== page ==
Retailers think that since the order was not done with them, so the order never happened. Wrong. Customers simply bought elsewhere. The empowered consumer takes his decision differently then what happened before, when access to information was limited and distance and ease of access to information was not facilitated as it is today. When the consumer has the means to know when he or she decides, the consumer decides quickly. The role of the modern retailer is to cause consumers to decide in his favour. The retailer must convince the customer that he is being offered all the information, correct and abundant, that helps him decide quickly and correctly, both on quality, suitability, and above all, the price of the selected items.

So customer care today is not simply eyeing, smiling and being polite to customers it is much more than what is normally dished out in customer care training programmes. Retailers need to understand this steady change of consumer behaviour. It is important that retailers act to understand this paradigm shift in customer relationship management. A wide variety of sales outlets selling high value items like automobiles, expensive household items and quality high value products, will become purely centres of demonstrations and servicing. This is clearly happening at Trade Fairs. Customers simply seek demonstrations, obtain the information and move on. The real purchase is done elsewere, on another day, through other means. Customers are now in a position of being able to acquire knowledge and this trend will continue especially in the travel and hospitality industry, financial services, utility services and larger consumer household and personal use items.

The fastest and biggest change will probably happen in the financial services sector. In Malta we are as yet saved from the mis-selling and rip offs that have occurred elsewhere in the provision of pensions and other financial products. But we are moving steadily there. I am not convinced that our industry watchdogs are ever vigilant and are so ready to expose those who deal and trade in a manner deemed less than equitable for customers. Vigilance is still a plague of the small men. Hardly do we hear of action against big names, the more established service providers. It is as if abuse is the monopoly of the small and of the few and applies only to certain products and services. Consumers’ vigilantes do not help either. As they present themselves as experts of the petty and of small things.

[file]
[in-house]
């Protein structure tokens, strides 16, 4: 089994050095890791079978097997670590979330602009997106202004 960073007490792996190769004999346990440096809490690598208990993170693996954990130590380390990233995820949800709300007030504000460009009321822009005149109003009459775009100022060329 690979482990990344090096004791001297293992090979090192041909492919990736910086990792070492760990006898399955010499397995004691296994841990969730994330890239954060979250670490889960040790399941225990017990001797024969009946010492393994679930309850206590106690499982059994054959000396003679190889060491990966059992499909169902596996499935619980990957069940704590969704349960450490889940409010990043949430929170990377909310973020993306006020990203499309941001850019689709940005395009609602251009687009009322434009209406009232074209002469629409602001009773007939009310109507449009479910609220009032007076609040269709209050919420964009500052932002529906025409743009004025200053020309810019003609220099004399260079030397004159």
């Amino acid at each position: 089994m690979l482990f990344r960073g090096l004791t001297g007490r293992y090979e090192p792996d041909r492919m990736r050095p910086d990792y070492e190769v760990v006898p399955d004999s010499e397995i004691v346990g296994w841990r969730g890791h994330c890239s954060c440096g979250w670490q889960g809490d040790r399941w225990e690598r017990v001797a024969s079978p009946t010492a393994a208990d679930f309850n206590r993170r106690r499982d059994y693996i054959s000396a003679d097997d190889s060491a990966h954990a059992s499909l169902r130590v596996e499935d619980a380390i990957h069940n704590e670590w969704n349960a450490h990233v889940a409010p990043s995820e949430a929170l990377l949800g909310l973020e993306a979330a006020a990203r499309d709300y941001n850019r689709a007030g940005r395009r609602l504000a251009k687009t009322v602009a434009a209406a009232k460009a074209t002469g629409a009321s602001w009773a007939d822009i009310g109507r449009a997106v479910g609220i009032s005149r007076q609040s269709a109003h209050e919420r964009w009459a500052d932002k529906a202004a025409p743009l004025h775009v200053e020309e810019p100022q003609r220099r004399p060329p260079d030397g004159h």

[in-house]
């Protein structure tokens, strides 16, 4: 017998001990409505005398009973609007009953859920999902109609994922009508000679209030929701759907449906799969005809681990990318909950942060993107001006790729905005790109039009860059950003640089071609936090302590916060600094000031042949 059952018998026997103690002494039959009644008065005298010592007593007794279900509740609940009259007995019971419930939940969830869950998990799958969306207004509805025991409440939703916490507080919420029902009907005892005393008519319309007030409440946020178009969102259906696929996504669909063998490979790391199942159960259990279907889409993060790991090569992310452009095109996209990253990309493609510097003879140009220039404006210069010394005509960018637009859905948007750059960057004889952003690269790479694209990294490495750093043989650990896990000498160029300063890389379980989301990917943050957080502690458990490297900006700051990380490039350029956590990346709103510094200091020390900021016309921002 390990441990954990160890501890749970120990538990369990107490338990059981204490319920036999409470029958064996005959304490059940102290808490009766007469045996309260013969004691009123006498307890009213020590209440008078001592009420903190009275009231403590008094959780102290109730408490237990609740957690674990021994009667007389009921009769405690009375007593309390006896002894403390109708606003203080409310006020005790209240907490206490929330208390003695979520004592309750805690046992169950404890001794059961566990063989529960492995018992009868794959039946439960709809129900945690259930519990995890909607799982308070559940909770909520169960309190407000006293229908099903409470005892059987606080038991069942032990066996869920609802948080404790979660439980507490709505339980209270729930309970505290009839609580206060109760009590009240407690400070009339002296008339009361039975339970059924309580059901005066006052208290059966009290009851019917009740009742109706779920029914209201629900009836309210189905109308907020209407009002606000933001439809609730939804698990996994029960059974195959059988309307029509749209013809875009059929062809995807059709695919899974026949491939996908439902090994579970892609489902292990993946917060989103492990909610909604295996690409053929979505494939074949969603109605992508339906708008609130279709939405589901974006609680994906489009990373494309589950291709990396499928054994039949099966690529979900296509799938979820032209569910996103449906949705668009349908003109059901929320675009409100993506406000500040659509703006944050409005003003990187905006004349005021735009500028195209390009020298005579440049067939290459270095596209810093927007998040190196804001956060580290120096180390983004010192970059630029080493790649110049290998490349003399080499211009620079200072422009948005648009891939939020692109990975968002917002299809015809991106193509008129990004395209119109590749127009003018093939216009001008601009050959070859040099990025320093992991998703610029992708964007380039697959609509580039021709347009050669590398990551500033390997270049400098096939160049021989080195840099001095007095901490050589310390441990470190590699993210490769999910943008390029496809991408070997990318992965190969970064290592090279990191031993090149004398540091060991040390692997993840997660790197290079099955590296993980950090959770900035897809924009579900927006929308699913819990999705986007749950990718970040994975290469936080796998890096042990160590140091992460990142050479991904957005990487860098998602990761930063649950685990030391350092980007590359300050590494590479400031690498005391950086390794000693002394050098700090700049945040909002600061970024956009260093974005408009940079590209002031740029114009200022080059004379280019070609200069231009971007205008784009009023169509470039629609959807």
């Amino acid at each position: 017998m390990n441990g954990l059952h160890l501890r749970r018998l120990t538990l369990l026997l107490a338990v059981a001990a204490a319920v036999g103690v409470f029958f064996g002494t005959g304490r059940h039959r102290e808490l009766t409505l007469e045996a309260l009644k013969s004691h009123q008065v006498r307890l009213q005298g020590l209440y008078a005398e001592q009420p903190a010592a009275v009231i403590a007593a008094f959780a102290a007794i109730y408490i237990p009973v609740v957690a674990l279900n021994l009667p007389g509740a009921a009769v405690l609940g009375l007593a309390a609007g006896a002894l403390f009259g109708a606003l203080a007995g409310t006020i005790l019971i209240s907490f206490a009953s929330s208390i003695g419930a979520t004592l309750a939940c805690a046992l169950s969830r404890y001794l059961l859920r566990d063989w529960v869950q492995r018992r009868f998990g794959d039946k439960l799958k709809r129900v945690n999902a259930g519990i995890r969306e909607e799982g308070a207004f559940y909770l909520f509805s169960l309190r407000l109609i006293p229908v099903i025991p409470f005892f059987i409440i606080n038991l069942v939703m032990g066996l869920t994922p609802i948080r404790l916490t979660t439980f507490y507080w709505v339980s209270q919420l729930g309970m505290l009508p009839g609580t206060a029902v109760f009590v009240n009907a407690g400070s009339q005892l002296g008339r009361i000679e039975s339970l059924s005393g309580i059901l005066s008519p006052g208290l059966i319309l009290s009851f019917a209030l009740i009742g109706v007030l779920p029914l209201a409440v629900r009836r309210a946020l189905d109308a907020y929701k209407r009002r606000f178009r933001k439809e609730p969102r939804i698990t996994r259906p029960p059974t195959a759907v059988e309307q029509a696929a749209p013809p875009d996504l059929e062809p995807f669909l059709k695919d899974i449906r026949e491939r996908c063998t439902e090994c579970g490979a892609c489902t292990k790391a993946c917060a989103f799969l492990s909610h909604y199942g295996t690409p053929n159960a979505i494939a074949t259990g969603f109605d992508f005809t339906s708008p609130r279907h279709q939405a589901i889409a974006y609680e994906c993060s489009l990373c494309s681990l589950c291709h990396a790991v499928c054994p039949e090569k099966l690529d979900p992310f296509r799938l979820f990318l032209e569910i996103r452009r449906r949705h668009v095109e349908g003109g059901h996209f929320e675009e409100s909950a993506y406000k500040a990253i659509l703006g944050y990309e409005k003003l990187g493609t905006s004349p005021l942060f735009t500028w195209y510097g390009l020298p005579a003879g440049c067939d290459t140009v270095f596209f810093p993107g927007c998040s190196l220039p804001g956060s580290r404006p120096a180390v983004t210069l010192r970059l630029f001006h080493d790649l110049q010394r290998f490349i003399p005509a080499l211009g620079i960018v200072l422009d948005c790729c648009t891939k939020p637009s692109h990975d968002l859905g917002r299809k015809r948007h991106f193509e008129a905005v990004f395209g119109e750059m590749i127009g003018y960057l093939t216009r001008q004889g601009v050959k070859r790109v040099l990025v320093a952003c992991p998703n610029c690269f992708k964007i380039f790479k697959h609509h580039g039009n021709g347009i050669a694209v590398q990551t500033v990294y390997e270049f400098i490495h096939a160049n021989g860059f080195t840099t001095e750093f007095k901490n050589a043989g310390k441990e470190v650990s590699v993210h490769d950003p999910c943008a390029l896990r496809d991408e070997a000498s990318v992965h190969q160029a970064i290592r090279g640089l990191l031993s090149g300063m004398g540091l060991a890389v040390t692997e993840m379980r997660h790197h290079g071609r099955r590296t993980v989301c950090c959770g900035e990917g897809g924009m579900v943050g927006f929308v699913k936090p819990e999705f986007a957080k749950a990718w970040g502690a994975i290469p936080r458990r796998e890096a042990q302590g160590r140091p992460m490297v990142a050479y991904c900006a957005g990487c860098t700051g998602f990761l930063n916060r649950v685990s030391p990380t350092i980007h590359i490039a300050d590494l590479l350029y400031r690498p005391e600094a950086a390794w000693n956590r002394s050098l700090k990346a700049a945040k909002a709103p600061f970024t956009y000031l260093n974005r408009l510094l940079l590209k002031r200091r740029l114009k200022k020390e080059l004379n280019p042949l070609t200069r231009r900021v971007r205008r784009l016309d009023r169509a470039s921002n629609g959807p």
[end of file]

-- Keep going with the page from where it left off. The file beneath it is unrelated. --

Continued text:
Public opinion is already mistrustful of some institutions. I have stood up to be counted on many occasions demanding that public regulators and public watch dogs, and if need be Parliamentary Committees, specifically established, act in a more pronounced manner consonant with the new trend in consumer awareness. But all complaints fall on deaf ears. The consumer is mistrustful of our guardians as they miserably fail to investigate practices which may be perceived as generating profits that augment shareholders value solely, rather than addressing the immediate concerns of customers. Banks, insurance companies, pension and health care schemes prefer the clinical names: policyholder, investor, borrower, titles other than what is obvious, the consumer. It is as if psychologically you are not a customer, so you are made to feel that you cannot expect “Customer’s Service” as it is a different relationship from purchasing and ultimately paying for a product or service provided.